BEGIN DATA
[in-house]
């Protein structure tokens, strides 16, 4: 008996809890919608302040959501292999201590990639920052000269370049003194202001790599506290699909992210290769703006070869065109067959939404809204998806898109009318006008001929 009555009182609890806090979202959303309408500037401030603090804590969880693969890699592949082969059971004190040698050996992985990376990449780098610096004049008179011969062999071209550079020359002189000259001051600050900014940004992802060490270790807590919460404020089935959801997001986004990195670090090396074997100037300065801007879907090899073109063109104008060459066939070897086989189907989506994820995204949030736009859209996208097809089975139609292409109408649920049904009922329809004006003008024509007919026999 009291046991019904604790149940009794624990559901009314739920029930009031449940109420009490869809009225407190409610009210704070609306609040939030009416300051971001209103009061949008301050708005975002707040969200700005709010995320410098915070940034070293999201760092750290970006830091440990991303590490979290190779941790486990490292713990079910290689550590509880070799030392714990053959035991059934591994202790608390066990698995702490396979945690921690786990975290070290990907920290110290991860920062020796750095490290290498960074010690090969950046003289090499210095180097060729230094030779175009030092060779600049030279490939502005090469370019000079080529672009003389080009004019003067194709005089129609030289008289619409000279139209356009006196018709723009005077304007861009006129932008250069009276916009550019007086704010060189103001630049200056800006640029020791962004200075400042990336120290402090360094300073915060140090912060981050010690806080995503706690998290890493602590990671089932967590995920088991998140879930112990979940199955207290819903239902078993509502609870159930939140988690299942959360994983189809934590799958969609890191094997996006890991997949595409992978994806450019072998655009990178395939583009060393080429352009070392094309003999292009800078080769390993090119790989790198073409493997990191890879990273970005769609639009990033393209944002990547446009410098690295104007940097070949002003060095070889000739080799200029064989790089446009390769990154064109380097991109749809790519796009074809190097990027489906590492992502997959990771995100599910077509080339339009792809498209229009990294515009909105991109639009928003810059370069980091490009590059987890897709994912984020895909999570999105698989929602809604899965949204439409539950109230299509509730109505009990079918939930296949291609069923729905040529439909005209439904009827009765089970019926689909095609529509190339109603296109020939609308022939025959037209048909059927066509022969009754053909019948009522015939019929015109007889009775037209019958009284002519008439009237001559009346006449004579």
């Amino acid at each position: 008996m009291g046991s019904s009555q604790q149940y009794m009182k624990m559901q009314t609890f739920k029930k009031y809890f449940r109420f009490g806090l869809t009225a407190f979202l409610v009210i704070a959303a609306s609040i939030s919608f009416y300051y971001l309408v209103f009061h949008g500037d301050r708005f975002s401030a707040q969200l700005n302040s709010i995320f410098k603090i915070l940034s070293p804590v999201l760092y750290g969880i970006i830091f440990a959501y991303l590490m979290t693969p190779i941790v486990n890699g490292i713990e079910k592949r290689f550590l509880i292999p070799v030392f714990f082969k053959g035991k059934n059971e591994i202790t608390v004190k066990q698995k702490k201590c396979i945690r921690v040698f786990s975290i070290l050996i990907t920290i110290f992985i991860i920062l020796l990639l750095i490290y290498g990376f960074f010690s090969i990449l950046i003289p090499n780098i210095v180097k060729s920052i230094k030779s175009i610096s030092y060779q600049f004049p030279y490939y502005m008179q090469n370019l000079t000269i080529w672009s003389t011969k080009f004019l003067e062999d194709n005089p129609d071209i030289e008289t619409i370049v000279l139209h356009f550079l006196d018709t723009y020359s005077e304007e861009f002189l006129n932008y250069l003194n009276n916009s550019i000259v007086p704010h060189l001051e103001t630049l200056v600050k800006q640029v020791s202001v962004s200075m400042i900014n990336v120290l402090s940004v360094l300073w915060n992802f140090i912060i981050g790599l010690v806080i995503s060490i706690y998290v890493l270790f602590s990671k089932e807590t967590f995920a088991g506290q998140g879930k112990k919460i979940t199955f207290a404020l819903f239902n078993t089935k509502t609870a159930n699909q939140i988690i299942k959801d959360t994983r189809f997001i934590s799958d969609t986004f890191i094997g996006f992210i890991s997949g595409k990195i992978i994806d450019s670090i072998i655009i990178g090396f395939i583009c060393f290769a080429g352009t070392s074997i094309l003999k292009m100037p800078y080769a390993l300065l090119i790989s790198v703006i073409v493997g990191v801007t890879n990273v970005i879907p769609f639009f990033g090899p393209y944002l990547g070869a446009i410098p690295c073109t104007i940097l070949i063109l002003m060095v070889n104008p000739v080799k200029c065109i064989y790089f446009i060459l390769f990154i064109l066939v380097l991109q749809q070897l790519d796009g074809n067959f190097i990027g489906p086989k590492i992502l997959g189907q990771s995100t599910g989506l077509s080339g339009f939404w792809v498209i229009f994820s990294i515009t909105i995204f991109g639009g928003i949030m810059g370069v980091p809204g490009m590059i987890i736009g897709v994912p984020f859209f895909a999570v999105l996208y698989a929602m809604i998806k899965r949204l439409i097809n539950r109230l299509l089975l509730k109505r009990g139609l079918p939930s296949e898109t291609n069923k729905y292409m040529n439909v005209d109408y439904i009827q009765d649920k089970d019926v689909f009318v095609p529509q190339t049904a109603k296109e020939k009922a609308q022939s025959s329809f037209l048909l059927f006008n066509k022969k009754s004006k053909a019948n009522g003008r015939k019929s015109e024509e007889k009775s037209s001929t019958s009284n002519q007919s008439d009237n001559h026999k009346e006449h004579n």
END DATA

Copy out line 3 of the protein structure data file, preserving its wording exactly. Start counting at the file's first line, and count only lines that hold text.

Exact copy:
């Amino acid at each position: 008996m009291g046991s019904s009555q604790q149940y009794m009182k624990m559901q009314t609890f739920k029930k009031y809890f449940r109420f009490g806090l869809t009225a407190f979202l409610v009210i704070a959303a609306s609040i939030s919608f009416y300051y971001l309408v209103f009061h949008g500037d301050r708005f975002s401030a707040q969200l700005n302040s709010i995320f410098k603090i915070l940034s070293p804590v999201l760092y750290g969880i970006i830091f440990a959501y991303l590490m979290t693969p190779i941790v486990n890699g490292i713990e079910k592949r290689f550590l509880i292999p070799v030392f714990f082969k053959g035991k059934n059971e591994i202790t608390v004190k066990q698995k702490k201590c396979i945690r921690v040698f786990s975290i070290l050996i990907t920290i110290f992985i991860i920062l020796l990639l750095i490290y290498g990376f960074f010690s090969i990449l950046i003289p090499n780098i210095v180097k060729s920052i230094k030779s175009i610096s030092y060779q600049f004049p030279y490939y502005m008179q090469n370019l000079t000269i080529w672009s003389t011969k080009f004019l003067e062999d194709n005089p129609d071209i030289e008289t619409i370049v000279l139209h356009f550079l006196d018709t723009y020359s005077e304007e861009f002189l006129n932008y250069l003194n009276n916009s550019i000259v007086p704010h060189l001051e103001t630049l200056v600050k800006q640029v020791s202001v962004s200075m400042i900014n990336v120290l402090s940004v360094l300073w915060n992802f140090i912060i981050g790599l010690v806080i995503s060490i706690y998290v890493l270790f602590s990671k089932e807590t967590f995920a088991g506290q998140g879930k112990k919460i979940t199955f207290a404020l819903f239902n078993t089935k509502t609870a159930n699909q939140i988690i299942k959801d959360t994983r189809f997001i934590s799958d969609t986004f890191i094997g996006f992210i890991s997949g595409k990195i992978i994806d450019s670090i072998i655009i990178g090396f395939i583009c060393f290769a080429g352009t070392s074997i094309l003999k292009m100037p800078y080769a390993l300065l090119i790989s790198v703006i073409v493997g990191v801007t890879n990273v970005i879907p769609f639009f990033g090899p393209y944002l990547g070869a446009i410098p690295c073109t104007i940097l070949i063109l002003m060095v070889n104008p000739v080799k200029c065109i064989y790089f446009i060459l390769f990154i064109l066939v380097l991109q749809q070897l790519d796009g074809n067959f190097i990027g489906p086989k590492i992502l997959g189907q990771s995100t599910g989506l077509s080339g339009f939404w792809v498209i229009f994820s990294i515009t909105i995204f991109g639009g928003i949030m810059g370069v980091p809204g490009m590059i987890i736009g897709v994912p984020f859209f895909a999570v999105l996208y698989a929602m809604i998806k899965r949204l439409i097809n539950r109230l299509l089975l509730k109505r009990g139609l079918p939930s296949e898109t291609n069923k729905y292409m040529n439909v005209d109408y439904i009827q009765d649920k089970d019926v689909f009318v095609p529509q190339t049904a109603k296109e020939k009922a609308q022939s025959s329809f037209l048909l059927f006008n066509k022969k009754s004006k053909a019948n009522g003008r015939k019929s015109e024509e007889k009775s037209s001929t019958s009284n002519q007919s008439d009237n001559h026999k009346e006449h004579n």